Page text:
Soccer Team Lacks Depth, But Packs Scoring Punch
When considering his Crimson soccer team, the image of an umbrella must come to Bruce Munro's mind. For when he thinks of his team on the field, he can visualize strength all the way across his forward line, and a solid handle at the goal, but the team is very thin through the middle, in the halfbacks and fullbacks.
A more literal umbrella would have come in handy yesterday afternoon. Munro was drenched and even his enthusiasm was dampened as he reported that he had not found what he was looking for in a long scrimmage against Boston University.
He was looking for unexpected strength in the defense, and especially substitutes, but he did not find it yesterday when the Crimson stumbled through to a 3-3 tie against an inept Terrier eleven.
Admittedly, his first team played but half of the time, but the failure of his reserves was disappointing as they failed to hold a 2-1 edge the regulars had given them.
B.U. is not nearly as good as the teams the Crimson will be facing in the Ivy League, and a sharper performance must be forthcoming if the team is to approach last year's record, or even to get past its two games next week.
Opener With Tufts
The opening contest pits the Crimson against Tufts, and this Jumbo eleven will not be as difficult as the one the football team meets the next Saturday. This should count as a win.
But Amherst on Saturday may provide a different answer, for the Little Three teams are always obstreperous in soccer.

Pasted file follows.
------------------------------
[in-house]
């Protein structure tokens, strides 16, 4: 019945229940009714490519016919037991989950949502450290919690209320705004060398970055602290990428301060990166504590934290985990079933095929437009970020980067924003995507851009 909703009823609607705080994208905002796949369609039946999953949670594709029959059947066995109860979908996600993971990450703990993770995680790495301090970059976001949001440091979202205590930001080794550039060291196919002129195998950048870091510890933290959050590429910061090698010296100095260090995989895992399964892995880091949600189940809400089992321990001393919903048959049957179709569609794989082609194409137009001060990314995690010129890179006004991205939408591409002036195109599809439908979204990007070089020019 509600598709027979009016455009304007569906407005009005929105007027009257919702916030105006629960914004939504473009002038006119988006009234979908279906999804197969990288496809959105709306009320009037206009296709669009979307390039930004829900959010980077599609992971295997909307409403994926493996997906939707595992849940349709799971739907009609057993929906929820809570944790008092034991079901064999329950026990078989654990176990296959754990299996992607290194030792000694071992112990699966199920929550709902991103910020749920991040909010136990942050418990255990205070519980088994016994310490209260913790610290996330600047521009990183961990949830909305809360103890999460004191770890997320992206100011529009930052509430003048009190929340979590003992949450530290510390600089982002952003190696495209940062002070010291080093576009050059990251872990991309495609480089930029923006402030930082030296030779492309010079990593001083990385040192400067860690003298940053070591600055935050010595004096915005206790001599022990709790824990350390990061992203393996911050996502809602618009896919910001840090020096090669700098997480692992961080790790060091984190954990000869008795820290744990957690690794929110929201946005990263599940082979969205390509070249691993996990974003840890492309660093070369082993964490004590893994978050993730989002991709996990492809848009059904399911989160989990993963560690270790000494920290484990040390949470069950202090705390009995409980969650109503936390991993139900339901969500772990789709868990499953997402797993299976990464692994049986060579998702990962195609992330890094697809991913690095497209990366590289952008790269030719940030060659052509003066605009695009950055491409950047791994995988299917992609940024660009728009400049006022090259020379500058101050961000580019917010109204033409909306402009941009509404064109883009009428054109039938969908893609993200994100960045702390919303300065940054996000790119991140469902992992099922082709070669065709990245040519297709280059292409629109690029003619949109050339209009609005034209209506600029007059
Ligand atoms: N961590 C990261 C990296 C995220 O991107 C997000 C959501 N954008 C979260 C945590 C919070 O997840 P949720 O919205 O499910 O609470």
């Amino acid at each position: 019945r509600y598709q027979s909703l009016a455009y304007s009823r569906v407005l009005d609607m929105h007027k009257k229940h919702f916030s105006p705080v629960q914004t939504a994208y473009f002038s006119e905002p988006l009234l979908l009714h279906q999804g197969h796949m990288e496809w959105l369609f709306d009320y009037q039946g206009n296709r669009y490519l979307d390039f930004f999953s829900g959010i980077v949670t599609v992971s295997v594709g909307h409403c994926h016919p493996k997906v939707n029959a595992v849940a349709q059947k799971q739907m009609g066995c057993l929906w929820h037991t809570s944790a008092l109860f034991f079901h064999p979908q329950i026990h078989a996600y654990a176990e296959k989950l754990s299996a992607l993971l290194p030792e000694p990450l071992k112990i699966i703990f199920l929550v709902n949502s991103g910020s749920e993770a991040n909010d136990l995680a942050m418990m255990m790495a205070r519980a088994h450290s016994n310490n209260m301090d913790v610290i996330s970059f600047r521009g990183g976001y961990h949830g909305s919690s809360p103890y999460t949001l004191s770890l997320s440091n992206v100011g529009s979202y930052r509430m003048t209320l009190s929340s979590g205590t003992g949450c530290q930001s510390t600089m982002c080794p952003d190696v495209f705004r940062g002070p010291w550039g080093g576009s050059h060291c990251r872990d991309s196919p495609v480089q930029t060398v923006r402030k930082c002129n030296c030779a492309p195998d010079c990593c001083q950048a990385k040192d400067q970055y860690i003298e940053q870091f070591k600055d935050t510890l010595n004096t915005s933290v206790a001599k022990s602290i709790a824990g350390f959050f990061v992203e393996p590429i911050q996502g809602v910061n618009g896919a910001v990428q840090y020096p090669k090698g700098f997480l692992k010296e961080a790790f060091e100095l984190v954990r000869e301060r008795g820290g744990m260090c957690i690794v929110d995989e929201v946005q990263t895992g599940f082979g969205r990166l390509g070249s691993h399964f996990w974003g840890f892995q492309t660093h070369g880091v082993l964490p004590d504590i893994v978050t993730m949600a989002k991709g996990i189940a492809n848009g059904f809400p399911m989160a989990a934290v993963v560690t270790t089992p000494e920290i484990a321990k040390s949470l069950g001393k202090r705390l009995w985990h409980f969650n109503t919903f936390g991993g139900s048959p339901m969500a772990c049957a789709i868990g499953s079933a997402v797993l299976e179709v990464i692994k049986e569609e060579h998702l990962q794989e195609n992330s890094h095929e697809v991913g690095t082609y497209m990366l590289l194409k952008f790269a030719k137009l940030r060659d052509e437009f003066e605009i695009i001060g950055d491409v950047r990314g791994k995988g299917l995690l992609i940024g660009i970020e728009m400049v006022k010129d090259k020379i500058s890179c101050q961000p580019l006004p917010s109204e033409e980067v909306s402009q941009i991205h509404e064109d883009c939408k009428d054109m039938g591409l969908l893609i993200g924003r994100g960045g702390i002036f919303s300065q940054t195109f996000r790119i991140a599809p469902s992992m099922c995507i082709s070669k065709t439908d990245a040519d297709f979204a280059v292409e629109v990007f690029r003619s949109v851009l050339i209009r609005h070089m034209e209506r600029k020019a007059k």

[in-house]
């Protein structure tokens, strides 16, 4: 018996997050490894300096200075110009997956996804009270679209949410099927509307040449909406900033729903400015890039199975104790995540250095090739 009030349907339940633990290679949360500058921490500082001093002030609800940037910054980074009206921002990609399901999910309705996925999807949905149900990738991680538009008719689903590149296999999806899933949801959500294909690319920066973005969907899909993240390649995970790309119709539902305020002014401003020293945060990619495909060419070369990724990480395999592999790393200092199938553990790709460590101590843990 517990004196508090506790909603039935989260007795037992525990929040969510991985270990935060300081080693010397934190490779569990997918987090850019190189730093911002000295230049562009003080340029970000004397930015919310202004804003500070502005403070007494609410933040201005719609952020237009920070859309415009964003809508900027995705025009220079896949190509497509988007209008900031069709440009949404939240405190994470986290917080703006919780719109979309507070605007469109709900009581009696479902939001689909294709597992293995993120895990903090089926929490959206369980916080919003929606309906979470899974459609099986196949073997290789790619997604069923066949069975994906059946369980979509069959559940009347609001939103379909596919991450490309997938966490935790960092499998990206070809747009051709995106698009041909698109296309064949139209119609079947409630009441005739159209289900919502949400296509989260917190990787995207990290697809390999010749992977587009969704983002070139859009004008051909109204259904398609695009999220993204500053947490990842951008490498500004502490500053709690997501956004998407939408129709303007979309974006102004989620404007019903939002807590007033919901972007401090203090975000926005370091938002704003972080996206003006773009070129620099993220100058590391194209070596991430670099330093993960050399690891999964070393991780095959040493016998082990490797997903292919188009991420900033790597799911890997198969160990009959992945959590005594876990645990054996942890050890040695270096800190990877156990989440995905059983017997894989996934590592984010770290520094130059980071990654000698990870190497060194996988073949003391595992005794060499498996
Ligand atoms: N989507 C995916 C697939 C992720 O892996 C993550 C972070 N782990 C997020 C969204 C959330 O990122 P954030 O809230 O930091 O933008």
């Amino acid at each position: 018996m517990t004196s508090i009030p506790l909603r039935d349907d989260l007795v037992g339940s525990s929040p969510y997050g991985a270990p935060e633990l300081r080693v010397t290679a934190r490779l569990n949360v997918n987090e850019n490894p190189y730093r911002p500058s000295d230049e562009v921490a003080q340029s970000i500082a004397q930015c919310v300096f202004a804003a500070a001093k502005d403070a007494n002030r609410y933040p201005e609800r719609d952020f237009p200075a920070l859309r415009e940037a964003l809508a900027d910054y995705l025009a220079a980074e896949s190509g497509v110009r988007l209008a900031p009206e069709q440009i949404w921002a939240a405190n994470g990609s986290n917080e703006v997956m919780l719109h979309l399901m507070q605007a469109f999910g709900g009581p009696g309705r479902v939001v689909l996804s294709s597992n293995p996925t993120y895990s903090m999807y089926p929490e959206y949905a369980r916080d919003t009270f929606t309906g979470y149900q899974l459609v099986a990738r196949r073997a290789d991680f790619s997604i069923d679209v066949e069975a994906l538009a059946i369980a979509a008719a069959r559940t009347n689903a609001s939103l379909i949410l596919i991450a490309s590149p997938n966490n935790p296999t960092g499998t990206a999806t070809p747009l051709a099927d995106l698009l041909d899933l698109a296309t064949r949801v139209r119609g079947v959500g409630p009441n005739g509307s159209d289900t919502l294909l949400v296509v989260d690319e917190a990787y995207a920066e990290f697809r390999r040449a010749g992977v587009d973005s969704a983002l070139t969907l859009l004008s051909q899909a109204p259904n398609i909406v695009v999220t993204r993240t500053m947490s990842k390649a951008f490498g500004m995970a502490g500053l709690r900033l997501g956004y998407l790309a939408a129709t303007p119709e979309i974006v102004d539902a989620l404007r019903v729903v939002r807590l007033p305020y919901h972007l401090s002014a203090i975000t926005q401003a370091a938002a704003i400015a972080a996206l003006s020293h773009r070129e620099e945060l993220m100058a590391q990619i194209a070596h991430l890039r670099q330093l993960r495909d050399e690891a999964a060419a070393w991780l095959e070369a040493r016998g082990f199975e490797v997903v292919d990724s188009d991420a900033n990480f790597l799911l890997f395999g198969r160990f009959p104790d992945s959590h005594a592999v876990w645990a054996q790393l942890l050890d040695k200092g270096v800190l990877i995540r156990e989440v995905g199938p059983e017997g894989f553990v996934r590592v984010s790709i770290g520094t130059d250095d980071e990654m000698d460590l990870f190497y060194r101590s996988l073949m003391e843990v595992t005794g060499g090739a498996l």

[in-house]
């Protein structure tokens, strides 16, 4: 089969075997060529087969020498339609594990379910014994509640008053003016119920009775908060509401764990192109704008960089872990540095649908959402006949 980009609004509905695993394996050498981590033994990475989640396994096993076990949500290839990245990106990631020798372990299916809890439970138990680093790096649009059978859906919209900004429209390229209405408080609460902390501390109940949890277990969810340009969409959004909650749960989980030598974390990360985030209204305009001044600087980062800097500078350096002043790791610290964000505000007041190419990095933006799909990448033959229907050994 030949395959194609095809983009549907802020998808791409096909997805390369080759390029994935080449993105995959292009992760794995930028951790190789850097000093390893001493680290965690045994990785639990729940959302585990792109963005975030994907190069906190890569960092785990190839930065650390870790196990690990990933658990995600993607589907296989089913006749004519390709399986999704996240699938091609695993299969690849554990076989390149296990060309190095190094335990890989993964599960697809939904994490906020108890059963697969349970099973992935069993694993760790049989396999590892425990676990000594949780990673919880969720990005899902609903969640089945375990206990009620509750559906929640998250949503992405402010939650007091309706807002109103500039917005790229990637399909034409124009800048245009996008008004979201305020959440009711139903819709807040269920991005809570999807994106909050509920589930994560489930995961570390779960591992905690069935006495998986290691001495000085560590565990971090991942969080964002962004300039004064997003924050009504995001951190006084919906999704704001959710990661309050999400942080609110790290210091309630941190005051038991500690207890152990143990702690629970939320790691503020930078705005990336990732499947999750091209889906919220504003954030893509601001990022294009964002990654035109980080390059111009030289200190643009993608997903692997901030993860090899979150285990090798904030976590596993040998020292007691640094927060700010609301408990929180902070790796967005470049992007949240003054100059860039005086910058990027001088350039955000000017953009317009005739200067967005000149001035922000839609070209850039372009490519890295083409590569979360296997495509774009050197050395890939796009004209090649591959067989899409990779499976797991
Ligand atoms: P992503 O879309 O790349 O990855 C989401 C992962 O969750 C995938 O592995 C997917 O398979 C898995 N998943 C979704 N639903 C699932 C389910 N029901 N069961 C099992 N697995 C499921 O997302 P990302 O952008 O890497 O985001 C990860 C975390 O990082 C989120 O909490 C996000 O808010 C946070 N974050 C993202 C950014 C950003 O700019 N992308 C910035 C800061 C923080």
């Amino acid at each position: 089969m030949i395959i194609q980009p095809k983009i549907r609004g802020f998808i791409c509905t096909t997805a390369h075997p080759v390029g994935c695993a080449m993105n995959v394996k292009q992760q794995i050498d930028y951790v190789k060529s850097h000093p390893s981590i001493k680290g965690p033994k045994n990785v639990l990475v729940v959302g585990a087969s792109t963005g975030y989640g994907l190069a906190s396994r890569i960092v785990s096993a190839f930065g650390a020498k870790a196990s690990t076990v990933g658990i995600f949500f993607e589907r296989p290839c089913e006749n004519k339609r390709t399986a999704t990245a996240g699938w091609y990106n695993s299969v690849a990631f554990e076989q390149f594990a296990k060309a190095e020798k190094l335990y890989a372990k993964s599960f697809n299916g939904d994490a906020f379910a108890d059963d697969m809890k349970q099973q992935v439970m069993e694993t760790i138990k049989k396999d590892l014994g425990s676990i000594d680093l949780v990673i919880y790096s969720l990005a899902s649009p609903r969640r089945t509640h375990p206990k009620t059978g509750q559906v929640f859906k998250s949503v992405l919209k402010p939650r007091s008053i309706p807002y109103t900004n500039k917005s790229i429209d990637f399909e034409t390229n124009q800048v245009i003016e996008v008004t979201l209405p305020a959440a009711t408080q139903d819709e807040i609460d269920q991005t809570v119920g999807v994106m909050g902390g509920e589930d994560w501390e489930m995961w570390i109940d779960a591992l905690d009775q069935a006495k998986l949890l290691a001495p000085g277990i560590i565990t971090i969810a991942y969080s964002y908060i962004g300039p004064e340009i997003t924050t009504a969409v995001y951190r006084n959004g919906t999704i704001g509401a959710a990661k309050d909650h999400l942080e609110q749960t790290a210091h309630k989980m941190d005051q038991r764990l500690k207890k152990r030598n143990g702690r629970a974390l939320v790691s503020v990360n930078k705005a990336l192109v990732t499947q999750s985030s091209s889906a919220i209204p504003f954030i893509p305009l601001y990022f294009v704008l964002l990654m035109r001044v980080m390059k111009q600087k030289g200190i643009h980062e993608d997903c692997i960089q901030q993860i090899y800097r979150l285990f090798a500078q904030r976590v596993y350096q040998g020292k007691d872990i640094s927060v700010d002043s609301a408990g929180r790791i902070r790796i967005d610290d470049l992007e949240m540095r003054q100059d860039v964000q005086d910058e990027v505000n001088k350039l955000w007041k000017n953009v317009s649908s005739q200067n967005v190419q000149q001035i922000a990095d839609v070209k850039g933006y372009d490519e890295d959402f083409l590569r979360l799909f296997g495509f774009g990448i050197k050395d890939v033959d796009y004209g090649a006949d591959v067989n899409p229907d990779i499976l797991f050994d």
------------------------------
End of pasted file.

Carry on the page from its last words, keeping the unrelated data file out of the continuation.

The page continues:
The Ivy League schedule favors the Crimson, but not enough to shake Munro from the belief that Yale will win the title. Last year's co-champion with the Crimson, Penn, has lost heavily through graduation, but still must be considered a threat.
A fine and well-balanced line can keep the Crimson a constant scoring threat, provided that the insides do not have to fall back to aid the halfbacks. Captain Grey Hodnett, who led the team with eleven goals last year, will play center forward, since Shad Tubman has left school.
The insides will be Charlie MacVeagh at left and Jim Shue at right. MacVeagh was a regular last season, but Shue still lacks experience. Ken McIntosh will take outside right, and Hank Holmes outside left. MacVeagh and Holmes scored yesterday, as did Robin Magowan, MacVeagh's replacement.
The second line, reading from outside right to outside left, will include Steve Rhoades, Magowan, Barry Russman, Tom Bernheim, and John Hamlin.
Light but cagy Tony Oberschall was the fourth halfback last year, filling in for the frequently injured regulars, and this year he will play center half, flanked by Lou Felstiner on the left and sophomore Marshall Schwartz on the right. Schwartz is a peculiar case, for he has apparently won a starting berth although he never played soccer after the eighth grade.
The second string halfbacks figure to include Al Hoyt and Harry Wexler, but Munro is still uncertain.
Don Beaver, whose speed, anticipation, and tackling frequently made him a standout on defense last year, will play right fullback, and sophomore Chris Provenson, whose injured left foot limited his effectiveness yesterday, will play left fullback. Hank Blohm and Pete Moloy are the substitutes.
Depth in Goal
The team's greatest depth is in the goal, where Elliott Finkelstein is first string, but not too far ahead of Jim Perkins and Arnie Singal. Finkelstein is not a showy net-minder, but has exceptional anticipation and a sure pair of hands, and may well be the outstanding goalie in the Ivy League this year.
Munro is making no predictions, and to do so would be extremely hazardous, for the uneven depth and experience of the team makes its prospects problematical. But the belief here is that the Crimson will certainly make a good record. With fortunate breaks in a few departments, including injuries and sophomores, the team has at least some chance to repeat in the Ivy League.